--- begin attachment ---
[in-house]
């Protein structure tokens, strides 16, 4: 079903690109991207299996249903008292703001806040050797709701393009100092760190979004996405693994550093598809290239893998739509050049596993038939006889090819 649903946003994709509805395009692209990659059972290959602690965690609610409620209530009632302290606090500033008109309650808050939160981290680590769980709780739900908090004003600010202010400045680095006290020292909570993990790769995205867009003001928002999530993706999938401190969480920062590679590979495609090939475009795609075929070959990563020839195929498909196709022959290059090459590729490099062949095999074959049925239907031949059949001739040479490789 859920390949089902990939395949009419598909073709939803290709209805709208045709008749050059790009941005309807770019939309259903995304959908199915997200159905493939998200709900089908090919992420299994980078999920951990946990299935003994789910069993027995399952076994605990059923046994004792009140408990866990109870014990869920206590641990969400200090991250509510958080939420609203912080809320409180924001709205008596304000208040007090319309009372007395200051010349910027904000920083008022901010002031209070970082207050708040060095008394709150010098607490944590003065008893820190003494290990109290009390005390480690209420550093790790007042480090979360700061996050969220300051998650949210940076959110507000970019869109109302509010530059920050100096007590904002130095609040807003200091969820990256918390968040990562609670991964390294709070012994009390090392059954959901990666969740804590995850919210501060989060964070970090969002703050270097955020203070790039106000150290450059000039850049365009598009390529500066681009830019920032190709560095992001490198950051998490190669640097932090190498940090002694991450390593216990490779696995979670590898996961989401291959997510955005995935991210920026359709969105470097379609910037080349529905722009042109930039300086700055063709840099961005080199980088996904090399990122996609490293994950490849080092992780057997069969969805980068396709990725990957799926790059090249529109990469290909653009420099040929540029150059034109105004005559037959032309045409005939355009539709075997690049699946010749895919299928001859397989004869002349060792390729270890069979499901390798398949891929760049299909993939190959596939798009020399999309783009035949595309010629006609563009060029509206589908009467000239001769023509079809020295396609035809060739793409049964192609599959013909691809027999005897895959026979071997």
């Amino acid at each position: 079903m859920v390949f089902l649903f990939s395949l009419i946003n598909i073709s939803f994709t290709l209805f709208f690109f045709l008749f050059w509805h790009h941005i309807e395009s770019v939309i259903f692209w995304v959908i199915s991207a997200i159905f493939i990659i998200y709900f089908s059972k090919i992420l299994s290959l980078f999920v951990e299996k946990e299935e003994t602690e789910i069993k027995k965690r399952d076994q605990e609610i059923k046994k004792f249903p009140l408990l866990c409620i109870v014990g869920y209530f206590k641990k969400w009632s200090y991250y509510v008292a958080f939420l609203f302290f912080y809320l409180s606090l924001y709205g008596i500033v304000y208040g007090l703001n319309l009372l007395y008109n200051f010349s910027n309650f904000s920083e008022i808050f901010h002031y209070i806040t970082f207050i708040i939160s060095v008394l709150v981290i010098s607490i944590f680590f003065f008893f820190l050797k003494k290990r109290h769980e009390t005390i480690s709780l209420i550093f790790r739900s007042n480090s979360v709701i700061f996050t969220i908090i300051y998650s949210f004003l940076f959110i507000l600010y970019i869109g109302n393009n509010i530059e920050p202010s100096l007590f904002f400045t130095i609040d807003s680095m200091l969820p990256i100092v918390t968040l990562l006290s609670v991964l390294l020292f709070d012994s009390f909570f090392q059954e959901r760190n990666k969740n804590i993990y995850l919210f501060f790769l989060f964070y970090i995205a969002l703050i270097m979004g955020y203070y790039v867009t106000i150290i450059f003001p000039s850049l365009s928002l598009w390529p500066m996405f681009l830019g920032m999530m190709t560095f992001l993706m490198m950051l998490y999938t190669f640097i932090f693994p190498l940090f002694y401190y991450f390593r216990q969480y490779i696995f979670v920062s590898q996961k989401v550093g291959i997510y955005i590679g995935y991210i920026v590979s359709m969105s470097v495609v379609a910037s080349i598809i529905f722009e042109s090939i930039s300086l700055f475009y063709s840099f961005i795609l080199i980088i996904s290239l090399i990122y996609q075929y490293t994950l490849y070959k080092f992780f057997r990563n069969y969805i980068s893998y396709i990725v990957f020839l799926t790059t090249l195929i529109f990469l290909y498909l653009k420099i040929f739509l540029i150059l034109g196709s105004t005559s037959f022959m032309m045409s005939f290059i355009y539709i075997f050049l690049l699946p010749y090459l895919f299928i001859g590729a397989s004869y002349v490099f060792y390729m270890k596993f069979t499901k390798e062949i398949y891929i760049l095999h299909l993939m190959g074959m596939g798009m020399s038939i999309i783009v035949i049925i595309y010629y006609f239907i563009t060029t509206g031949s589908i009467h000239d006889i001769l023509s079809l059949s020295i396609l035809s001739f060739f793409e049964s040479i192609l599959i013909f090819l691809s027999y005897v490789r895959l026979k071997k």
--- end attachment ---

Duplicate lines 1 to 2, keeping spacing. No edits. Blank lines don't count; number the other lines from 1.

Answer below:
[in-house]
């Protein structure tokens, strides 16, 4: 079903690109991207299996249903008292703001806040050797709701393009100092760190979004996405693994550093598809290239893998739509050049596993038939006889090819 649903946003994709509805395009692209990659059972290959602690965690609610409620209530009632302290606090500033008109309650808050939160981290680590769980709780739900908090004003600010202010400045680095006290020292909570993990790769995205867009003001928002999530993706999938401190969480920062590679590979495609090939475009795609075929070959990563020839195929498909196709022959290059090459590729490099062949095999074959049925239907031949059949001739040479490789 859920390949089902990939395949009419598909073709939803290709209805709208045709008749050059790009941005309807770019939309259903995304959908199915997200159905493939998200709900089908090919992420299994980078999920951990946990299935003994789910069993027995399952076994605990059923046994004792009140408990866990109870014990869920206590641990969400200090991250509510958080939420609203912080809320409180924001709205008596304000208040007090319309009372007395200051010349910027904000920083008022901010002031209070970082207050708040060095008394709150010098607490944590003065008893820190003494290990109290009390005390480690209420550093790790007042480090979360700061996050969220300051998650949210940076959110507000970019869109109302509010530059920050100096007590904002130095609040807003200091969820990256918390968040990562609670991964390294709070012994009390090392059954959901990666969740804590995850919210501060989060964070970090969002703050270097955020203070790039106000150290450059000039850049365009598009390529500066681009830019920032190709560095992001490198950051998490190669640097932090190498940090002694991450390593216990490779696995979670590898996961989401291959997510955005995935991210920026359709969105470097379609910037080349529905722009042109930039300086700055063709840099961005080199980088996904090399990122996609490293994950490849080092992780057997069969969805980068396709990725990957799926790059090249529109990469290909653009420099040929540029150059034109105004005559037959032309045409005939355009539709075997690049699946010749895919299928001859397989004869002349060792390729270890069979499901390798398949891929760049299909993939190959596939798009020399999309783009035949595309010629006609563009060029509206589908009467000239001769023509079809020295396609035809060739793409049964192609599959013909691809027999005897895959026979071997």